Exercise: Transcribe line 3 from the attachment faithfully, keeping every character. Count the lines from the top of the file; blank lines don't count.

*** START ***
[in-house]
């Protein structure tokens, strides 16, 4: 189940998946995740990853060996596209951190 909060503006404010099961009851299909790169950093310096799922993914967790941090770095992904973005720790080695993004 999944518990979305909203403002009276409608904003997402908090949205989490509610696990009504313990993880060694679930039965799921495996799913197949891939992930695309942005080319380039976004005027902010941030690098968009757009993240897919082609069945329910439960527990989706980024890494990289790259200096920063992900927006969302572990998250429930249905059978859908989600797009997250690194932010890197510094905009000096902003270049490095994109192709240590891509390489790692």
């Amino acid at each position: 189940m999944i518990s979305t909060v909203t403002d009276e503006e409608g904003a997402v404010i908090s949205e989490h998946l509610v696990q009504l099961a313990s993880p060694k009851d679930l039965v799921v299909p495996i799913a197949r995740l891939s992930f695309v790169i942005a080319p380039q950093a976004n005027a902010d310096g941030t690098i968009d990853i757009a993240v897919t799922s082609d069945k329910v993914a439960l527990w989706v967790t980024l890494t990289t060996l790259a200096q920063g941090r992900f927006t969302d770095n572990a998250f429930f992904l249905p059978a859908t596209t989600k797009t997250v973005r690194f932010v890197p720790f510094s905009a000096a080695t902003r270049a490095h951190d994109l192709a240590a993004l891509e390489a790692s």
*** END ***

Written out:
């Amino acid at each position: 189940m999944i518990s979305t909060v909203t403002d009276e503006e409608g904003a997402v404010i908090s949205e989490h998946l509610v696990q009504l099961a313990s993880p060694k009851d679930l039965v799921v299909p495996i799913a197949r995740l891939s992930f695309v790169i942005a080319p380039q950093a976004n005027a902010d310096g941030t690098i968009d990853i757009a993240v897919t799922s082609d069945k329910v993914a439960l527990w989706v967790t980024l890494t990289t060996l790259a200096q920063g941090r992900f927006t969302d770095n572990a998250f429930f992904l249905p059978a859908t596209t989600k797009t997250v973005r690194f932010v890197p720790f510094s905009a000096a080695t902003r270049a490095h951190d994109l192709a240590a993004l891509e390489a790692s």